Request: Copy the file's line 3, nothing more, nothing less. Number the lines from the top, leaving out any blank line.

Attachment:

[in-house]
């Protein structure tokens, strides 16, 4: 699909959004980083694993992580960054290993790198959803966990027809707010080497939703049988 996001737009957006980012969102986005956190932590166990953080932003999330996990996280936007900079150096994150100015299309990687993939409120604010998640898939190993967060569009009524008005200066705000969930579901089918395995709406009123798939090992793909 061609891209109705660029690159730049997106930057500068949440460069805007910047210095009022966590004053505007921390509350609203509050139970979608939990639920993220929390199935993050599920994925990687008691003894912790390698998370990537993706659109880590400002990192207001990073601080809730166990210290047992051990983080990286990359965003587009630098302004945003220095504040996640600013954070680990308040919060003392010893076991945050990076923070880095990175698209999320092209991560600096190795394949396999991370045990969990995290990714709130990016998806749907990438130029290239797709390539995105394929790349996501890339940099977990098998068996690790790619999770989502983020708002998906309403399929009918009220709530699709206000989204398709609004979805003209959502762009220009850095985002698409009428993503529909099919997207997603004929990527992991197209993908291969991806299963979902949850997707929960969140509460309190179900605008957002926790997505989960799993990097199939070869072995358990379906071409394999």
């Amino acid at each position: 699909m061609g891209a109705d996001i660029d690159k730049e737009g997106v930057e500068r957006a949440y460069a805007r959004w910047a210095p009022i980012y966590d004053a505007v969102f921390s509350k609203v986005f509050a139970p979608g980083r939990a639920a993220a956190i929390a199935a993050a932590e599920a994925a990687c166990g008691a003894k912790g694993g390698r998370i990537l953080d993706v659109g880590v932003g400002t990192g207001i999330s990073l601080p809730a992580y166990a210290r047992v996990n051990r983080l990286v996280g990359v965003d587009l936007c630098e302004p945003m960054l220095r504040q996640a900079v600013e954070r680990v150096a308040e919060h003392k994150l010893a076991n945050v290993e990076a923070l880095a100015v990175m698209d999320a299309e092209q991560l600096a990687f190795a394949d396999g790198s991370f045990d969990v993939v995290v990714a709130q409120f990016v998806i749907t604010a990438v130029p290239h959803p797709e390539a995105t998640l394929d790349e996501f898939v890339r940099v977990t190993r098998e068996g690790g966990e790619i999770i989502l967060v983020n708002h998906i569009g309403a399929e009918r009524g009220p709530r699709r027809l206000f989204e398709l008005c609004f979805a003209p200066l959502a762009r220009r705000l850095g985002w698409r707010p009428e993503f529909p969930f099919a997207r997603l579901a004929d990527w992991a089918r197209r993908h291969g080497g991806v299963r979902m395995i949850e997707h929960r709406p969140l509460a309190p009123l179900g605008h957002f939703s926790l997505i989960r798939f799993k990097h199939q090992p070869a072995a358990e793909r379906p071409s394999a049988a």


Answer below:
């Amino acid at each position: 699909m061609g891209a109705d996001i660029d690159k730049e737009g997106v930057e500068r957006a949440y460069a805007r959004w910047a210095p009022i980012y966590d004053a505007v969102f921390s509350k609203v986005f509050a139970p979608g980083r939990a639920a993220a956190i929390a199935a993050a932590e599920a994925a990687c166990g008691a003894k912790g694993g390698r998370i990537l953080d993706v659109g880590v932003g400002t990192g207001i999330s990073l601080p809730a992580y166990a210290r047992v996990n051990r983080l990286v996280g990359v965003d587009l936007c630098e302004p945003m960054l220095r504040q996640a900079v600013e954070r680990v150096a308040e919060h003392k994150l010893a076991n945050v290993e990076a923070l880095a100015v990175m698209d999320a299309e092209q991560l600096a990687f190795a394949d396999g790198s991370f045990d969990v993939v995290v990714a709130q409120f990016v998806i749907t604010a990438v130029p290239h959803p797709e390539a995105t998640l394929d790349e996501f898939v890339r940099v977990t190993r098998e068996g690790g966990e790619i999770i989502l967060v983020n708002h998906i569009g309403a399929e009918r009524g009220p709530r699709r027809l206000f989204e398709l008005c609004f979805a003209p200066l959502a762009r220009r705000l850095g985002w698409r707010p009428e993503f529909p969930f099919a997207r997603l579901a004929d990527w992991a089918r197209r993908h291969g080497g991806v299963r979902m395995i949850e997707h929960r709406p969140l509460a309190p009123l179900g605008h957002f939703s926790l997505i989960r798939f799993k990097h199939q090992p070869a072995a358990e793909r379906p071409s394999a049988a």